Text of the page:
The  Beat: True Stories From the Streets

Page 16  by Harry Martin Polis
                Artwork by Jaynee Levy-Polis

 Joey Bishop is a well-known comedian who grew up in South Philly.  He traveled with the likes of Frank Sinatra, Sammy Davis, Jr. and other famous performers of that time.  Joey’s father owned and operated a bicycle repair shop on a small street near 4th and Snyder Avenue.  Joey’s real last name was Gottlieb.  Joey used to hang around 4th and Snyder at the pool hall in the middle of the block.  He was friendly with my father, who, like Joey, had grown up in South Philly.  There was a police station on the corner.  Dad would tell me that he saw Joey Bishop shooting pool with the boys and they would all talk.  It wasn’t a big deal.  Joey was one of the boys.  He was a good guy. 
 I used to go to Joey’s dad’s store when my bikes needed repairs.  I talked with Mr. Gottlieb senior.  Joey’s father was always nice to us kids.  I can still picture his shop as though I was in there yesterday.  After a while, Mr. Gottlieb retired.  Joey had made it big in show business and took Mr. Gottlieb to California.  Joey was good to his father and wanted the older man where Joey could watch over him.  That’s the way it was in the old days.  If you became successful, you bought your parents a big house and had people cook, clean, and take care of them.  You visited often and shared your good fortune with the people who raised and nurtured you.  They had worked hard all their lives and you rewarded them for it.  Today, some of this feeling still exists but not on the scale of previous times. 
 South Philly was a very exciting place to grow up.  We all knew celebrity’s families and the celebrities themselves.  Mostly, the famous people were just like the working people we all were.  South Philly felt like a small close-knit community.  I’m glad I spent my childhood there.  I have memories I will cherish for the rest of my life.  They have shaped me and helped me to know goodness and compassion.  What more could anyone ask?
Copyright 2000 by Harry Martin Polis
Harry is available for lectures and entertainment with stories and poetry.  Contact SCOOP USA, or e-mail Harry.

Tony’s Tale

 Many years ago, when I worked downtown in City Hall as an investigator, I worked with another police officer that had had a heart attack at a young age.  He was assigned with me to a unit in the “Hall”.  Tony was a unique kind of guy.  Like me, he’d grown up in South Philly.  His claim to fame was that when Tony was just out of high school, he was on the path to be a Rock and Roll star.  He traveled around the country with all the top-named stars of the 60s.  Tony is a very funny, talented guy.  He is easy to like and he knew a lot about life and it’s foibles.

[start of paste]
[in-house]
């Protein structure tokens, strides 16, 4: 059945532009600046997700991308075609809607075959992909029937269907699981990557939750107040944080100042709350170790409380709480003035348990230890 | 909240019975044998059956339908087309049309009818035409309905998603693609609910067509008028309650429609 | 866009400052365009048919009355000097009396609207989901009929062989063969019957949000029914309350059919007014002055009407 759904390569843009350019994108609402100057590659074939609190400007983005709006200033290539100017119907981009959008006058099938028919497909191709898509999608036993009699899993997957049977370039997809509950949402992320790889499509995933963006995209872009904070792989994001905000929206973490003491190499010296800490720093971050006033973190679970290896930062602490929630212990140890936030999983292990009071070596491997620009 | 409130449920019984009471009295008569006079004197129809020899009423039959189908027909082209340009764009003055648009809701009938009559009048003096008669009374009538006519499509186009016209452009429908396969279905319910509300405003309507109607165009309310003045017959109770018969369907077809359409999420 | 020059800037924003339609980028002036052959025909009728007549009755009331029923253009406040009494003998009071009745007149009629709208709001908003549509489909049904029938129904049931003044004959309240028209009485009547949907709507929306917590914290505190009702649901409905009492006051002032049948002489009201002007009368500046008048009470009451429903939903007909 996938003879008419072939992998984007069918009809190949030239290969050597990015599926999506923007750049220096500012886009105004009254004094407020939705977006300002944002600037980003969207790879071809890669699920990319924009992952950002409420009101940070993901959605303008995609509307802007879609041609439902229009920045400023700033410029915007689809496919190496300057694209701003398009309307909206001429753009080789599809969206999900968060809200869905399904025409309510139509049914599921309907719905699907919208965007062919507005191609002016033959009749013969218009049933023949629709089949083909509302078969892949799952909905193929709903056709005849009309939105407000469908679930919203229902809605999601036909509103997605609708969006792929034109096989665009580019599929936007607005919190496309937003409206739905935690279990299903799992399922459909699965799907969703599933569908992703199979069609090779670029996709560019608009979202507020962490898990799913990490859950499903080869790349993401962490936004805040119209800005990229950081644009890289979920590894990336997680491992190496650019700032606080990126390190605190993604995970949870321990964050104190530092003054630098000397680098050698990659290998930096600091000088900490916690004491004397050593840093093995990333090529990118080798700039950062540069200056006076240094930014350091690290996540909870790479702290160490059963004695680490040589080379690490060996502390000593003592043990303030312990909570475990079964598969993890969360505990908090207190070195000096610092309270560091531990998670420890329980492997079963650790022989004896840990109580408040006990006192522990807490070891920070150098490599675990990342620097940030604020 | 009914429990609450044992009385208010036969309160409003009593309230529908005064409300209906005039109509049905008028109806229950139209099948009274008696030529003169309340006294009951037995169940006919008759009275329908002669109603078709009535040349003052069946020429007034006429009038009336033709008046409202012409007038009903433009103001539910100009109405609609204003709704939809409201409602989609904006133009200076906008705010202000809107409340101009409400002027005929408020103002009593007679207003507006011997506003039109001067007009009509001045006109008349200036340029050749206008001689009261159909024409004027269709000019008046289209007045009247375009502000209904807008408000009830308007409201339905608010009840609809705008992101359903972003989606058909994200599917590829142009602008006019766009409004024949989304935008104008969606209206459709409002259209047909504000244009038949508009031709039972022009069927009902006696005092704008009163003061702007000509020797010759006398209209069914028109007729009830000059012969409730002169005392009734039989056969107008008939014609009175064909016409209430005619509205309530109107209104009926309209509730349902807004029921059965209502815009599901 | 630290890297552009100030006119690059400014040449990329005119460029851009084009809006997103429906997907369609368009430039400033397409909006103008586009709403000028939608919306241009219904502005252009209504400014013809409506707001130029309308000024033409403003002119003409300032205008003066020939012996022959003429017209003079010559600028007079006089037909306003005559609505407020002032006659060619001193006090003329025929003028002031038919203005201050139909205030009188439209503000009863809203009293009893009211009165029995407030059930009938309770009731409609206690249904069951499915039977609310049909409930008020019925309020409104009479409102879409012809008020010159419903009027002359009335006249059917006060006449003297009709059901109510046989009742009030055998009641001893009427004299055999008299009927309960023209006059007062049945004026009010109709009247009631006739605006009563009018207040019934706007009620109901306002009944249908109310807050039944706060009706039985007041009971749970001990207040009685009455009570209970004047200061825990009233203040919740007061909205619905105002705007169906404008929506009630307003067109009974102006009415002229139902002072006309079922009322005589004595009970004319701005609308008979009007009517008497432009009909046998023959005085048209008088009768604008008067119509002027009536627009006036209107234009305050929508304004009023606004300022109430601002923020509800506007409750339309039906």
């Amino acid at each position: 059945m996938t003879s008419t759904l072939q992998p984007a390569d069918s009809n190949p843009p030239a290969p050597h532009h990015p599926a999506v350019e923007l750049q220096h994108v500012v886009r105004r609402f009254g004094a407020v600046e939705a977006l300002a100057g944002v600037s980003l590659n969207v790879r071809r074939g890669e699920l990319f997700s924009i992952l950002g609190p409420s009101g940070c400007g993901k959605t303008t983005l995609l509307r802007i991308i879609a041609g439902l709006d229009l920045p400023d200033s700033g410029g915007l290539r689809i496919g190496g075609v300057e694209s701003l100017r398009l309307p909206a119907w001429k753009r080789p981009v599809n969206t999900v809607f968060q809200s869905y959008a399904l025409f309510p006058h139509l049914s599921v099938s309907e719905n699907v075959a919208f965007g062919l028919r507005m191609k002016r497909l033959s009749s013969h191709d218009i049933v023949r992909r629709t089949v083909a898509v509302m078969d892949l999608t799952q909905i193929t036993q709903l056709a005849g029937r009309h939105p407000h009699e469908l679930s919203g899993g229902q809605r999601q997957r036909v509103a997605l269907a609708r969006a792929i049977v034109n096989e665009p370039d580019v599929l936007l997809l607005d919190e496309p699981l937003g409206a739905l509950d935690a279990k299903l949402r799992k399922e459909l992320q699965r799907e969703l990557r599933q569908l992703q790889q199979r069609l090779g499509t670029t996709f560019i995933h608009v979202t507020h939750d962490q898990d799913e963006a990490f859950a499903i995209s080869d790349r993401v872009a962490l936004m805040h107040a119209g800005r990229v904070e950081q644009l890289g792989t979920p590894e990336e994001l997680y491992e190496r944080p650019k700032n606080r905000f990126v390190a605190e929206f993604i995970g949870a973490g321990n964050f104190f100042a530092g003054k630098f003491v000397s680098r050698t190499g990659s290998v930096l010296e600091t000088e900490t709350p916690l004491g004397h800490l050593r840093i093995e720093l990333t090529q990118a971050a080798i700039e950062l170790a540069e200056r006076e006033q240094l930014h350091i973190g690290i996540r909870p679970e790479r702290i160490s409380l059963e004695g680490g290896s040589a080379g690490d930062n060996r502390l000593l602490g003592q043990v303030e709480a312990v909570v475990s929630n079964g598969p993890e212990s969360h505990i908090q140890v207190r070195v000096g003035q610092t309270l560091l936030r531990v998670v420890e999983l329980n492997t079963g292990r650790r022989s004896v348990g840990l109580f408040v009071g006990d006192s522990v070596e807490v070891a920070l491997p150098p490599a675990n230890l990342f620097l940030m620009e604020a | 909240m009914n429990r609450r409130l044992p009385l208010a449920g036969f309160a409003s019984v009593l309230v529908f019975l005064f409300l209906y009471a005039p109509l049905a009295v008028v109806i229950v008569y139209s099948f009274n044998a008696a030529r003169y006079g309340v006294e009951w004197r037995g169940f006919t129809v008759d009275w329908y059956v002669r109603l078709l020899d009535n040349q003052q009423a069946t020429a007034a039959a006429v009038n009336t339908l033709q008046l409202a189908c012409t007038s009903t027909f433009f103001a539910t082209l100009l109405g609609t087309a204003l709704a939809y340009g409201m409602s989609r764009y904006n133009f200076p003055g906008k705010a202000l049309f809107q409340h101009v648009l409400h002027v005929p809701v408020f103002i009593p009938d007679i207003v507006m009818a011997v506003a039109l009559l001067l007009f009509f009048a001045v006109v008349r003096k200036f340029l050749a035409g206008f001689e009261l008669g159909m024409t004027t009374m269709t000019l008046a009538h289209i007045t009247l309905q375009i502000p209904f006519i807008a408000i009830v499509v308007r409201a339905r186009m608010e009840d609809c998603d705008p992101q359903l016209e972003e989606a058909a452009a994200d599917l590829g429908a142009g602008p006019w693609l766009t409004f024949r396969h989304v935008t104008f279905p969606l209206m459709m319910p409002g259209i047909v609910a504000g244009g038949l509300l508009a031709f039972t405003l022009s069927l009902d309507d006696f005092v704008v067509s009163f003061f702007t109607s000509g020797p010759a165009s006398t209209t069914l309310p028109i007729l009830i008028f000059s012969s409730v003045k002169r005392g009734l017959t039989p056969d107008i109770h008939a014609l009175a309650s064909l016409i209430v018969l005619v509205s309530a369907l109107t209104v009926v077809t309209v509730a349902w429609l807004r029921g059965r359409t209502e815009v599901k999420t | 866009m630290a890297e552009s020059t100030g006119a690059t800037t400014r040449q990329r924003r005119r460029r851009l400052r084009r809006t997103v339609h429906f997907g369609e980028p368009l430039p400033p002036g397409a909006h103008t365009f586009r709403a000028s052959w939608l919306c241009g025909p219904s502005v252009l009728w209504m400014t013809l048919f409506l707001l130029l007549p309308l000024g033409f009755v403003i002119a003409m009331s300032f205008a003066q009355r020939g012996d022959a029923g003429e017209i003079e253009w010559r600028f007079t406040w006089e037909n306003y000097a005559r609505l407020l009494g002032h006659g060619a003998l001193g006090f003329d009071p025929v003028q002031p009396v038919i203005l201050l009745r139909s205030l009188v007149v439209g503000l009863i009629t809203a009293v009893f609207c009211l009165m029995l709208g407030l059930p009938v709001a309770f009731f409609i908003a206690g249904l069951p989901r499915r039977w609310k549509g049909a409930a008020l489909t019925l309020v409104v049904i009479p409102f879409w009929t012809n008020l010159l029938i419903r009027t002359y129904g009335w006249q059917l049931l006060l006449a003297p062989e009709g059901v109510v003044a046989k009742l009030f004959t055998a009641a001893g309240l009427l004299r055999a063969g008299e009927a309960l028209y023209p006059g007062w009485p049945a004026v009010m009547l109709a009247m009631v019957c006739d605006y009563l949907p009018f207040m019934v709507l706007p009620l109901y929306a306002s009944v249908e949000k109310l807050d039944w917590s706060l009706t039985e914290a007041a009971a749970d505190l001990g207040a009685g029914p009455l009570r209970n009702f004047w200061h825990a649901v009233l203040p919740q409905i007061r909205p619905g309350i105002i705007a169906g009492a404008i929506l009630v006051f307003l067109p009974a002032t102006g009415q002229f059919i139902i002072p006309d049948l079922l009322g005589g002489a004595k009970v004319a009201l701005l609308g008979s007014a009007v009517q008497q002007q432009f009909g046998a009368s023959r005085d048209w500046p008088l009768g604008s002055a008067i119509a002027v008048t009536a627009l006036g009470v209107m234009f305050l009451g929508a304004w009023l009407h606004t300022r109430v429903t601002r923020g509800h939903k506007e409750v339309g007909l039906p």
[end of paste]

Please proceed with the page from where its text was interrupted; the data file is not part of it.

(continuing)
Tony once brought into work a 16mm film of himself from when he appeared on “Dick Clark’s Bandstand” show.  It was amazing to see Tony singing and dancing on television, albeit as a teenager, dressed to cause the girls hearts to swoon.  Tony was on his way up as a Rock and Roller, having fun, performing and seeing the country.  He told us interesting stories about his adventures.  Once his tour bus broke down in “Nowhere”, North Dakota.  Most of his stories were fun and enlightening.  He fascinated us with his revealing stories about the Rock Stars. 
 So what happened to Tony? And why did he become a policeman?  A very down-to-earth South Philly mother brought him back to reality.  Mom told him in no uncertain terms that he needed to settle down, get a real job, and eventually get married and raising a family.  Thirty years later, Tony was still on the job telling jokes and anecdotes.  He was real, and lively. 
 I haven’t spoken to Tony in a while, but I hope to shortly.  I am not sure if he has returned to active duty, but if he has, I wish him good health.  I’ll look forward to seeing him again. 
Copyright 2000 by Harry Martin Polis
Harry is available for lectures and entertainment with stories and poetry.  Contact SCOOP USA, or e-mail Harry.


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